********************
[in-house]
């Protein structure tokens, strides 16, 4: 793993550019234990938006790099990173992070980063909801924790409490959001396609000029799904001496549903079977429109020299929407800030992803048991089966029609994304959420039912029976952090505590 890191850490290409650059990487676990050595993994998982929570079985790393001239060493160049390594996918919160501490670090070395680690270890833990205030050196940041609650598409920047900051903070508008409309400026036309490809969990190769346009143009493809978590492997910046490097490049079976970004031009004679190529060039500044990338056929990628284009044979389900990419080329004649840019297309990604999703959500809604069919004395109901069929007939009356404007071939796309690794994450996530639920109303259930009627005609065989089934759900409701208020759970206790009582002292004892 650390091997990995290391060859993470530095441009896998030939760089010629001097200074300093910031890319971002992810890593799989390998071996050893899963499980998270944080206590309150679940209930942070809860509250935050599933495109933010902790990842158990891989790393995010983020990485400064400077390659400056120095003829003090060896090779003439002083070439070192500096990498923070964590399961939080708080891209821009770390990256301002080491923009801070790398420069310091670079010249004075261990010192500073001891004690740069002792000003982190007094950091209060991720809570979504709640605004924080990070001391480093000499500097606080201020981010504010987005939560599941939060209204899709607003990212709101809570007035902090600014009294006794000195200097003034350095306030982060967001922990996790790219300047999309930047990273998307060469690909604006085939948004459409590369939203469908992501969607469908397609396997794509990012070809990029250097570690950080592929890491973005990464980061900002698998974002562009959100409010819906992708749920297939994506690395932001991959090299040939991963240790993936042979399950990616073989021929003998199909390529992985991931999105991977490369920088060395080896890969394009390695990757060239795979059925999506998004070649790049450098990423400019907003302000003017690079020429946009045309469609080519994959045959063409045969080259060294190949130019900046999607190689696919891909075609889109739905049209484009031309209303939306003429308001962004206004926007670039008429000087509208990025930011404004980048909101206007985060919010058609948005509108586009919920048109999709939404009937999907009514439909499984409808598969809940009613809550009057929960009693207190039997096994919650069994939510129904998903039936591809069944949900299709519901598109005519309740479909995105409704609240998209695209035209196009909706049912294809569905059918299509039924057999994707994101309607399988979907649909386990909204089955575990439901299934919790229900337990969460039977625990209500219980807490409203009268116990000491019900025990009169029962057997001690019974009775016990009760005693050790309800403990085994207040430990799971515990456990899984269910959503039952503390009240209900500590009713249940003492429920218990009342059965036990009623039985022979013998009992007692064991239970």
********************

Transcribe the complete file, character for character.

[in-house]
């Protein structure tokens, strides 16, 4: 793993550019234990938006790099990173992070980063909801924790409490959001396609000029799904001496549903079977429109020299929407800030992803048991089966029609994304959420039912029976952090505590 890191850490290409650059990487676990050595993994998982929570079985790393001239060493160049390594996918919160501490670090070395680690270890833990205030050196940041609650598409920047900051903070508008409309400026036309490809969990190769346009143009493809978590492997910046490097490049079976970004031009004679190529060039500044990338056929990628284009044979389900990419080329004649840019297309990604999703959500809604069919004395109901069929007939009356404007071939796309690794994450996530639920109303259930009627005609065989089934759900409701208020759970206790009582002292004892 650390091997990995290391060859993470530095441009896998030939760089010629001097200074300093910031890319971002992810890593799989390998071996050893899963499980998270944080206590309150679940209930942070809860509250935050599933495109933010902790990842158990891989790393995010983020990485400064400077390659400056120095003829003090060896090779003439002083070439070192500096990498923070964590399961939080708080891209821009770390990256301002080491923009801070790398420069310091670079010249004075261990010192500073001891004690740069002792000003982190007094950091209060991720809570979504709640605004924080990070001391480093000499500097606080201020981010504010987005939560599941939060209204899709607003990212709101809570007035902090600014009294006794000195200097003034350095306030982060967001922990996790790219300047999309930047990273998307060469690909604006085939948004459409590369939203469908992501969607469908397609396997794509990012070809990029250097570690950080592929890491973005990464980061900002698998974002562009959100409010819906992708749920297939994506690395932001991959090299040939991963240790993936042979399950990616073989021929003998199909390529992985991931999105991977490369920088060395080896890969394009390695990757060239795979059925999506998004070649790049450098990423400019907003302000003017690079020429946009045309469609080519994959045959063409045969080259060294190949130019900046999607190689696919891909075609889109739905049209484009031309209303939306003429308001962004206004926007670039008429000087509208990025930011404004980048909101206007985060919010058609948005509108586009919920048109999709939404009937999907009514439909499984409808598969809940009613809550009057929960009693207190039997096994919650069994939510129904998903039936591809069944949900299709519901598109005519309740479909995105409704609240998209695209035209196009909706049912294809569905059918299509039924057999994707994101309607399988979907649909386990909204089955575990439901299934919790229900337990969460039977625990209500219980807490409203009268116990000491019900025990009169029962057997001690019974009775016990009760005693050790309800403990085994207040430990799971515990456990899984269910959503039952503390009240209900500590009713249940003492429920218990009342059965036990009623039985022979013998009992007692064991239970």